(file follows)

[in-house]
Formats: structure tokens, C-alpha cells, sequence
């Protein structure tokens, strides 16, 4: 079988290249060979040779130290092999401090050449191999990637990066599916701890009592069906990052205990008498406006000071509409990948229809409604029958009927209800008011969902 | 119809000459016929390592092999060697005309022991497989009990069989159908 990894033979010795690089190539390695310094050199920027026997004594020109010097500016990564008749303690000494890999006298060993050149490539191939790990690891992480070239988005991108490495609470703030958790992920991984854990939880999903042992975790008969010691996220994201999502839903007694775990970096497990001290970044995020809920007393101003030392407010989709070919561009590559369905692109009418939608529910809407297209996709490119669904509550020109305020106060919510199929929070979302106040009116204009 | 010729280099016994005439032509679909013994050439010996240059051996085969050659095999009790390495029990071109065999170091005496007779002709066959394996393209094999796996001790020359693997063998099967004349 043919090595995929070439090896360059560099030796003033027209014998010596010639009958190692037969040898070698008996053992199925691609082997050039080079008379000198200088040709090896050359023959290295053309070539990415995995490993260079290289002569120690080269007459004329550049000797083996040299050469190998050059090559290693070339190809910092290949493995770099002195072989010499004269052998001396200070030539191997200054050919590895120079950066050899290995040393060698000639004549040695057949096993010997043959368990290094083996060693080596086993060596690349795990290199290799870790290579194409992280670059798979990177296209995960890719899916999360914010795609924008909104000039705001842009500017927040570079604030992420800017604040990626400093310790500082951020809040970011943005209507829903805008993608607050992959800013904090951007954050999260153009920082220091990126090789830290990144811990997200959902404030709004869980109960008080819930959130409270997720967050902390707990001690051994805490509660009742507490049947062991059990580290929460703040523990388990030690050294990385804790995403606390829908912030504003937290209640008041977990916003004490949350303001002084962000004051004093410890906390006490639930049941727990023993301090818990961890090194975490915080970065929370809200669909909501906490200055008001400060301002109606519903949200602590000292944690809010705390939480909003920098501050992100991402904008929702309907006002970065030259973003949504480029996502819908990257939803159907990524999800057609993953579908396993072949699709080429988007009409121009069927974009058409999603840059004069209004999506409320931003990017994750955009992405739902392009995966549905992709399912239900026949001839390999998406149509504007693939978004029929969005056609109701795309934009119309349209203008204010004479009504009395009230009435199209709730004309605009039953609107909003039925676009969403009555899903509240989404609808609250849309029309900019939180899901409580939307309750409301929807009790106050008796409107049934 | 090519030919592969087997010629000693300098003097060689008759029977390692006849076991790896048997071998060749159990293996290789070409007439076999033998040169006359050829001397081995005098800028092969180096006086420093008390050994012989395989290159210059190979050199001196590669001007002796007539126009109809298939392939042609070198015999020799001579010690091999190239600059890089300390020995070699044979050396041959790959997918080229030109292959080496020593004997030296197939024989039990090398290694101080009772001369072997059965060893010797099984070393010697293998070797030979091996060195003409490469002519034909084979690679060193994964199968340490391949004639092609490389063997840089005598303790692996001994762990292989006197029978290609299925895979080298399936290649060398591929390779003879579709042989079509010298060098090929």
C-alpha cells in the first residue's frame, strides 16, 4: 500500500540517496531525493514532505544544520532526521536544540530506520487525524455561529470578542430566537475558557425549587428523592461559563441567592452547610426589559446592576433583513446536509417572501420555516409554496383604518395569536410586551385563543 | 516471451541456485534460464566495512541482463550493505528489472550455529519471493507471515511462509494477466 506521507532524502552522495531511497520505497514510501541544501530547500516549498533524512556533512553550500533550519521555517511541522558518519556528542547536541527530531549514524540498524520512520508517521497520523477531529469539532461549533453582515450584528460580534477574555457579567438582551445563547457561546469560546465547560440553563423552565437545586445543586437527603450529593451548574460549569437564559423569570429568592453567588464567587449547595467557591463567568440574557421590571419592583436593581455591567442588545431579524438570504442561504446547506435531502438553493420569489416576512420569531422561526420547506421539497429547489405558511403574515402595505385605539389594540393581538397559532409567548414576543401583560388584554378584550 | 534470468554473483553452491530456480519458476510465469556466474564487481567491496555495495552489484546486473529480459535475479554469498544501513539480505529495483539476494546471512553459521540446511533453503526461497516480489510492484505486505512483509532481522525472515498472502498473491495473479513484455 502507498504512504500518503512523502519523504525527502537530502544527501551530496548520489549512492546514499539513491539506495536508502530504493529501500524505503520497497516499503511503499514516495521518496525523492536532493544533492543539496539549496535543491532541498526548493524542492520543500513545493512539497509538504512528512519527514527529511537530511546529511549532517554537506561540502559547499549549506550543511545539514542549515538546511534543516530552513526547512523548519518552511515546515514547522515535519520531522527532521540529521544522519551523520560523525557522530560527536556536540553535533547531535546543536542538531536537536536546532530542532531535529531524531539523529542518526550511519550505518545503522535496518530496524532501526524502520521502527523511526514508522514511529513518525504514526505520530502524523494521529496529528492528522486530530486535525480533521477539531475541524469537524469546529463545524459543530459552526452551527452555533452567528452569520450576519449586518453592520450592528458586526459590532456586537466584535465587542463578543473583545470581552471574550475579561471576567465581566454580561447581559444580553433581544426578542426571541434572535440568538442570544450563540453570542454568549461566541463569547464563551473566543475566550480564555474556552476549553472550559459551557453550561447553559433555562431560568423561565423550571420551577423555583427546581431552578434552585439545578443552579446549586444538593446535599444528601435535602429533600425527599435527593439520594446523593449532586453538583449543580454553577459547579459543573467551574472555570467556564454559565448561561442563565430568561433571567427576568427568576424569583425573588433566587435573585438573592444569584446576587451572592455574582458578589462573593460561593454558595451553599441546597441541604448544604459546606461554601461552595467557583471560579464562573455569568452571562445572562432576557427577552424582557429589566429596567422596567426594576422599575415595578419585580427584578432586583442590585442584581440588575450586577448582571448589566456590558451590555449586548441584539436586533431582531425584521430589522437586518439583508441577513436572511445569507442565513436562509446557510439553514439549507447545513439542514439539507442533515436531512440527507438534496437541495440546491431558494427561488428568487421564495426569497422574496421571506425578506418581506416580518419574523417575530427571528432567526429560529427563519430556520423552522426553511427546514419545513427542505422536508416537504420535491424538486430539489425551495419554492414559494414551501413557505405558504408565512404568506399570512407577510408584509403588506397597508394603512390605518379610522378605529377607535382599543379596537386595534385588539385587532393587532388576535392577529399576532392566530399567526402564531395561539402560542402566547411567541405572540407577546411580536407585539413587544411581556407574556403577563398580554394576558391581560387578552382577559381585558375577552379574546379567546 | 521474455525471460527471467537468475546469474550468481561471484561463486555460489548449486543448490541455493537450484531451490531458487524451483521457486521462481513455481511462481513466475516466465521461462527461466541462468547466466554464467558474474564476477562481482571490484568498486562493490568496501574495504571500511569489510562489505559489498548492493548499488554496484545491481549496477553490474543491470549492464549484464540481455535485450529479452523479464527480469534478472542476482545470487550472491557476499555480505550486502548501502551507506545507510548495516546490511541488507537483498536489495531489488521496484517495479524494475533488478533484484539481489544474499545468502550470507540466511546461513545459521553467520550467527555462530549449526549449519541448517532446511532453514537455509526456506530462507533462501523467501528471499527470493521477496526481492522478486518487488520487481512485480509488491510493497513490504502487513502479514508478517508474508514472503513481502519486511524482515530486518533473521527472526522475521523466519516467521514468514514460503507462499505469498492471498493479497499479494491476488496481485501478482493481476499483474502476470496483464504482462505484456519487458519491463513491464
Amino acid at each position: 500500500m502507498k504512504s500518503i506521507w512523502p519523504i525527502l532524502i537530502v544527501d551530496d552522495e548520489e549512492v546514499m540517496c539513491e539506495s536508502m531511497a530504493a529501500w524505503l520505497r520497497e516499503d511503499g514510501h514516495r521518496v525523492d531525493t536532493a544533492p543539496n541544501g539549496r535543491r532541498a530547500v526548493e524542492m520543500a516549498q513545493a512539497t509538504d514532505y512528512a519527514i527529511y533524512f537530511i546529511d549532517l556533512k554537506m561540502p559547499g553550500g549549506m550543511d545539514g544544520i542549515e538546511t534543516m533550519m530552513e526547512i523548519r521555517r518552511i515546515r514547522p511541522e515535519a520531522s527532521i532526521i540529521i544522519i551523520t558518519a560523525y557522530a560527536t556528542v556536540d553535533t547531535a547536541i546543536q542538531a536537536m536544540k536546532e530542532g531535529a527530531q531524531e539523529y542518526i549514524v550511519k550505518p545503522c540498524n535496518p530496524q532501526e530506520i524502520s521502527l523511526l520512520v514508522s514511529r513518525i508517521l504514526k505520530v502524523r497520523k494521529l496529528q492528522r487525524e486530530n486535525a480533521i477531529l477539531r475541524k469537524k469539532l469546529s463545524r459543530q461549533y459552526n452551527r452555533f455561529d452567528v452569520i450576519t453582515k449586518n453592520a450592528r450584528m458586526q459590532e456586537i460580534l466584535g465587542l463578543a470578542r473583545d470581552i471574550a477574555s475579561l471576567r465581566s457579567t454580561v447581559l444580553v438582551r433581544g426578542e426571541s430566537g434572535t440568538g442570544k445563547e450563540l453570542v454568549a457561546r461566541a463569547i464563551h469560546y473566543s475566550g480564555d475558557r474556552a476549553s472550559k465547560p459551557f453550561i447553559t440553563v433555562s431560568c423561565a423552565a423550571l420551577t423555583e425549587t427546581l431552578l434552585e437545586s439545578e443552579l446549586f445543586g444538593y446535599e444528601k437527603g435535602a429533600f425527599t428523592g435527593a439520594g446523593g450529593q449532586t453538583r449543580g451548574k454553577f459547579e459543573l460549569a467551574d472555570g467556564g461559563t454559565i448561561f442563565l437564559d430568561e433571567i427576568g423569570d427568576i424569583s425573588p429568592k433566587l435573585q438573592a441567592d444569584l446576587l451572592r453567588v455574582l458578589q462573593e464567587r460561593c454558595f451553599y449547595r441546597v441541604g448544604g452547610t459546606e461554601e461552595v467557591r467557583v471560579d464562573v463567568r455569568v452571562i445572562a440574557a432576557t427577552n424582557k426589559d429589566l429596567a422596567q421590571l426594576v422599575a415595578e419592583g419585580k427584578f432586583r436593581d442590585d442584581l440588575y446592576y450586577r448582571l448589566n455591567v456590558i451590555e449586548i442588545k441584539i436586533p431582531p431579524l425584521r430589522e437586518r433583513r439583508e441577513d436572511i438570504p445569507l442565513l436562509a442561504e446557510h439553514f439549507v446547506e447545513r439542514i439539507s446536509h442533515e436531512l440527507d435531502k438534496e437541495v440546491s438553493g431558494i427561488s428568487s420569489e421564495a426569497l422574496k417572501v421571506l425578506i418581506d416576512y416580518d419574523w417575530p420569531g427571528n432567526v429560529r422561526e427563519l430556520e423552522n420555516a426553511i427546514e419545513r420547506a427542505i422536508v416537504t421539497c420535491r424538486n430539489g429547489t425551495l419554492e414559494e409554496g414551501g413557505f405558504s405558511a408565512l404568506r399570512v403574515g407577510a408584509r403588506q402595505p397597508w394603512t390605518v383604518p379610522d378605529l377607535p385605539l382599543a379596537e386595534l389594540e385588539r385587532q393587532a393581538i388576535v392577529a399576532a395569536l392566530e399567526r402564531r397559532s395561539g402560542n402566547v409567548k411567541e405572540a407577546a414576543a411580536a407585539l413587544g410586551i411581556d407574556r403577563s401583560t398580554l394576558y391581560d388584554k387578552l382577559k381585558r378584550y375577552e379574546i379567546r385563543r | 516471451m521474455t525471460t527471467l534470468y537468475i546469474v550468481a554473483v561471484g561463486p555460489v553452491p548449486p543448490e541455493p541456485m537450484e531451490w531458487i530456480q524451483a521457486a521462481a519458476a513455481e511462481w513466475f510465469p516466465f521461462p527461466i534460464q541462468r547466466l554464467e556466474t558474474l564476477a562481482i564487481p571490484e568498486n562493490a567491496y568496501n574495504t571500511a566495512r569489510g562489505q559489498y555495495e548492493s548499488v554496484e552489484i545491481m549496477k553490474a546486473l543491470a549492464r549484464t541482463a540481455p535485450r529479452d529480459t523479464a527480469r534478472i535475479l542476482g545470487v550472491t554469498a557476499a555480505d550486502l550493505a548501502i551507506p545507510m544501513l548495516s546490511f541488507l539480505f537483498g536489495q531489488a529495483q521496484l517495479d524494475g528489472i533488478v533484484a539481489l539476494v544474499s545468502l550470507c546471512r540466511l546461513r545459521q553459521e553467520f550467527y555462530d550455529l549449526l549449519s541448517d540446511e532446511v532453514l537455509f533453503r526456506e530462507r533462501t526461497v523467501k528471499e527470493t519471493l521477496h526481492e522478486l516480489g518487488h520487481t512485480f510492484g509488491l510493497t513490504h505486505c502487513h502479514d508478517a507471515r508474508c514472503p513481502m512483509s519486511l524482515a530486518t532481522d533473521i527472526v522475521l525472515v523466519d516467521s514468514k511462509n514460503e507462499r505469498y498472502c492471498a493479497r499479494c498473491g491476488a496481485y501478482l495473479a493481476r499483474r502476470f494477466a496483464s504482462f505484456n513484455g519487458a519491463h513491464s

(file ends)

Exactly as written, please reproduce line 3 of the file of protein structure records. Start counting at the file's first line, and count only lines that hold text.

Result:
């Protein structure tokens, strides 16, 4: 079988290249060979040779130290092999401090050449191999990637990066599916701890009592069906990052205990008498406006000071509409990948229809409604029958009927209800008011969902 | 119809000459016929390592092999060697005309022991497989009990069989159908 990894033979010795690089190539390695310094050199920027026997004594020109010097500016990564008749303690000494890999006298060993050149490539191939790990690891992480070239988005991108490495609470703030958790992920991984854990939880999903042992975790008969010691996220994201999502839903007694775990970096497990001290970044995020809920007393101003030392407010989709070919561009590559369905692109009418939608529910809407297209996709490119669904509550020109305020106060919510199929929070979302106040009116204009 | 010729280099016994005439032509679909013994050439010996240059051996085969050659095999009790390495029990071109065999170091005496007779002709066959394996393209094999796996001790020359693997063998099967004349 043919090595995929070439090896360059560099030796003033027209014998010596010639009958190692037969040898070698008996053992199925691609082997050039080079008379000198200088040709090896050359023959290295053309070539990415995995490993260079290289002569120690080269007459004329550049000797083996040299050469190998050059090559290693070339190809910092290949493995770099002195072989010499004269052998001396200070030539191997200054050919590895120079950066050899290995040393060698000639004549040695057949096993010997043959368990290094083996060693080596086993060596690349795990290199290799870790290579194409992280670059798979990177296209995960890719899916999360914010795609924008909104000039705001842009500017927040570079604030992420800017604040990626400093310790500082951020809040970011943005209507829903805008993608607050992959800013904090951007954050999260153009920082220091990126090789830290990144811990997200959902404030709004869980109960008080819930959130409270997720967050902390707990001690051994805490509660009742507490049947062991059990580290929460703040523990388990030690050294990385804790995403606390829908912030504003937290209640008041977990916003004490949350303001002084962000004051004093410890906390006490639930049941727990023993301090818990961890090194975490915080970065929370809200669909909501906490200055008001400060301002109606519903949200602590000292944690809010705390939480909003920098501050992100991402904008929702309907006002970065030259973003949504480029996502819908990257939803159907990524999800057609993953579908396993072949699709080429988007009409121009069927974009058409999603840059004069209004999506409320931003990017994750955009992405739902392009995966549905992709399912239900026949001839390999998406149509504007693939978004029929969005056609109701795309934009119309349209203008204010004479009504009395009230009435199209709730004309605009039953609107909003039925676009969403009555899903509240989404609808609250849309029309900019939180899901409580939307309750409301929807009790106050008796409107049934 | 090519030919592969087997010629000693300098003097060689008759029977390692006849076991790896048997071998060749159990293996290789070409007439076999033998040169006359050829001397081995005098800028092969180096006086420093008390050994012989395989290159210059190979050199001196590669001007002796007539126009109809298939392939042609070198015999020799001579010690091999190239600059890089300390020995070699044979050396041959790959997918080229030109292959080496020593004997030296197939024989039990090398290694101080009772001369072997059965060893010797099984070393010697293998070797030979091996060195003409490469002519034909084979690679060193994964199968340490391949004639092609490389063997840089005598303790692996001994762990292989006197029978290609299925895979080298399936290649060398591929390779003879579709042989079509010298060098090929």